Nave

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The heart of Church of the Good Shepherd is our worship space. The simplest description is church-in-the-round; however, the seating is not actually arranged in circles. Three banks of pews face inward toward the altar, which is in the center of the room on a raised triangular platform. Across from the main doors are podiums for the priest and other readers and musicians, as well as a balcony.

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A chapel is tucked behind the set of pews opposite the doors. Looking out over trees, it’s a place for some private prayer, and it’s also the location of our columbarium

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The design is attractive, but what’s more important is the impact of the architecture on the nature of our faith community. Unlike most churches, in which people are far from the altar and look at the backs of heads, our altar is nearby and we can see each others’ faces during the service. Bonds run deeper because we interact so much more each week. We praise God as a family, laugh at jokes together, and share our sadness when we hear of any bad news, like, for example, a friend who’s been hospitalized.  Consistently through the years, the worshippers and clergy who’ve been drawn to Good Shepherd have been open and friendly, reflecting the less formal seating arrangement and optimizing the connectedness the parishioners experience.

Naumann Hall

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The original building, as it was designed in 1958, consisted of two wings: the worship space in the east and a parish hall in the west. The latter is now referred to as the West Wing to differentiate it from the third wing that was added later. Naumann Hall, built in the late 1980’s, was the result of a church member’s vision to construct an addition to provide more space for parish life. The wing was financed with individual pledges and with memorial funds from the Naumann family. In Naumann Hall, style elements from the worship space were incorporated, such as the color of the brick walls and the rich tones of the high wooden ceilings. Most breathtaking, however, is the large picture window, overlooking the woods. The main floor includes a kitchen, restrooms, storage, a cozy fireplace area, and the main hall. The main room is used for the weekly coffee hour after the church service, for meetings, and for our many, many parties and dinners. The lower level is the location of classrooms, a children’s chapel section, a room for the youth group, a utility room, and storage. Naumann Hall has become an indispensable part of our church life.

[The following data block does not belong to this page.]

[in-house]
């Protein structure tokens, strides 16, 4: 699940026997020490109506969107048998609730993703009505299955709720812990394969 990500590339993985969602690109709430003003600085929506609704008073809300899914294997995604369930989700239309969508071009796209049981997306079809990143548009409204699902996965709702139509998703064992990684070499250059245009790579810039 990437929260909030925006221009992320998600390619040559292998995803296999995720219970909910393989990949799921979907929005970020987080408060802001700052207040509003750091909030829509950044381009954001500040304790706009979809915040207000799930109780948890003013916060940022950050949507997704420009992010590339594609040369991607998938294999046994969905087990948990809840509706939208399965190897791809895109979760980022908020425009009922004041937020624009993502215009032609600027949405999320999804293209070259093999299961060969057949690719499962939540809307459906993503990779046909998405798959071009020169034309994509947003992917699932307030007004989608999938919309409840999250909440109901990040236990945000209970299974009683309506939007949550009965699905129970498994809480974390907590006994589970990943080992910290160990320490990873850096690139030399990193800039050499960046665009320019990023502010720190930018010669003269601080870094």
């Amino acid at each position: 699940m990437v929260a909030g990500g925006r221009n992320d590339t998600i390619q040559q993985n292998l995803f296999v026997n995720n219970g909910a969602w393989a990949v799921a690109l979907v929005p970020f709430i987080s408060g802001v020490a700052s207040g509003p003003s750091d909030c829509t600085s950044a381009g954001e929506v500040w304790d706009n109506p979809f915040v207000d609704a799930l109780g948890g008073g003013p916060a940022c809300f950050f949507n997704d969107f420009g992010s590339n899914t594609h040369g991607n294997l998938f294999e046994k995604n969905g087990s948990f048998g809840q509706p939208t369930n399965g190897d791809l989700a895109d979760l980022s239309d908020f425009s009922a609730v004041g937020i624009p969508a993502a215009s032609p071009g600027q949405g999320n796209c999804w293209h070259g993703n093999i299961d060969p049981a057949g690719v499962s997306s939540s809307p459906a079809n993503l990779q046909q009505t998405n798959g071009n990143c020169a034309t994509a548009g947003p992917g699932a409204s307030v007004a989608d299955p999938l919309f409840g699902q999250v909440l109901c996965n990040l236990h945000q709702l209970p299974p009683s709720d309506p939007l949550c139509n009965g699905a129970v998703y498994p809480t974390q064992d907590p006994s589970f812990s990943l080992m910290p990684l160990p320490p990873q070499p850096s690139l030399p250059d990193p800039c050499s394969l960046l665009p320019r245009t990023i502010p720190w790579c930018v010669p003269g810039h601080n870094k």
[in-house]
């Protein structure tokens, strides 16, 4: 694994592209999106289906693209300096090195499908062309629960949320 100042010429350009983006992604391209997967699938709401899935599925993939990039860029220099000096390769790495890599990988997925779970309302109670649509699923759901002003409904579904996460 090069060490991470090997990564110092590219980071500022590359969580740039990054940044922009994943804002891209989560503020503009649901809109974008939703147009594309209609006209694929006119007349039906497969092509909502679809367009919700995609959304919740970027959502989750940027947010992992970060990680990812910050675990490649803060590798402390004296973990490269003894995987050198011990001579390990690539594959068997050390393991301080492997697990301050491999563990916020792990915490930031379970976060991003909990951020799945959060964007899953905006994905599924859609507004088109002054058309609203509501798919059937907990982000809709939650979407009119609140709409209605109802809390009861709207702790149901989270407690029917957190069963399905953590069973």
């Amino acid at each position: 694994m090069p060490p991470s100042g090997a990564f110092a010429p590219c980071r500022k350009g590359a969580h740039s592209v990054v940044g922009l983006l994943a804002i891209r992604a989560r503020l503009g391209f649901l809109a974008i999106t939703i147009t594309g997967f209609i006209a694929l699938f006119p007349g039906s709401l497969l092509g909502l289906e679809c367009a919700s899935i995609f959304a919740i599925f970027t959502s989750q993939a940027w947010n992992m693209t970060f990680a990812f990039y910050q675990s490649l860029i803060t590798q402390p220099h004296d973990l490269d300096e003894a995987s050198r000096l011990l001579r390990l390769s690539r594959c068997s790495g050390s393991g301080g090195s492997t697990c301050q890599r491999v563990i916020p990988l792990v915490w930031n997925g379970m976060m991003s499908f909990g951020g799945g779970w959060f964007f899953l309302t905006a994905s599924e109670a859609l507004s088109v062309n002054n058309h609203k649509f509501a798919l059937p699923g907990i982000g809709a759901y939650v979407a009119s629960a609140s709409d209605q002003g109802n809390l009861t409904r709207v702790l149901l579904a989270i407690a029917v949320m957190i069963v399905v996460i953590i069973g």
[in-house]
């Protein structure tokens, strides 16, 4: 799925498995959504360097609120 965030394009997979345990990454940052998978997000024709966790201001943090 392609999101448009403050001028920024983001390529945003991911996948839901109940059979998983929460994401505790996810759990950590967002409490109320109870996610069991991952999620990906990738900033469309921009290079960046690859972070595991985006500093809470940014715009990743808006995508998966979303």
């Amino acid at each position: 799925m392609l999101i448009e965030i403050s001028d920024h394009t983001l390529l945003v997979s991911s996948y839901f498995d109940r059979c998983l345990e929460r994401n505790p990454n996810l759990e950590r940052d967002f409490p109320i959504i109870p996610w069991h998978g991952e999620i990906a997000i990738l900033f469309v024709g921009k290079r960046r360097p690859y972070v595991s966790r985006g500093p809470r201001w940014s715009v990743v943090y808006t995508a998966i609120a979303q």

The West Wing

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The West Wing takes its name from its location. Originally the building had only two sections:  the worship space and the parish hall, which contained offices, a kitchen, restrooms, storage, a main hall for fellowship, and so on. The worship space is in the east, and the parish hall is in the west, hence the name “West Wing.”  When entering the building, turn right through double doors for worship and turn left through double doors for the West Wing.

All the locations mentioned above still exist in the West Wing as well as a couple more. After coming through the doors, you’ll find a library section with comfortable seating. One set of restrooms is here too. The utility room and offices face the driveway on the south side of the building. The parish manager, rector, and director of the Montessori School have offices. If you visit during a school day, you’ll see the Montessori children and all their activities and educational materials. On Sundays during the school year, the school is packed up. During extended vacations, their equipment is packed away. At the end of the row of offices is a small meeting room, known either as the parlor or the lounge. The rest of the West Wing is a large parish hall with an attached kitchen. The room overlooks grass, trees, and a birdfeeder, with the woods visible in the distance.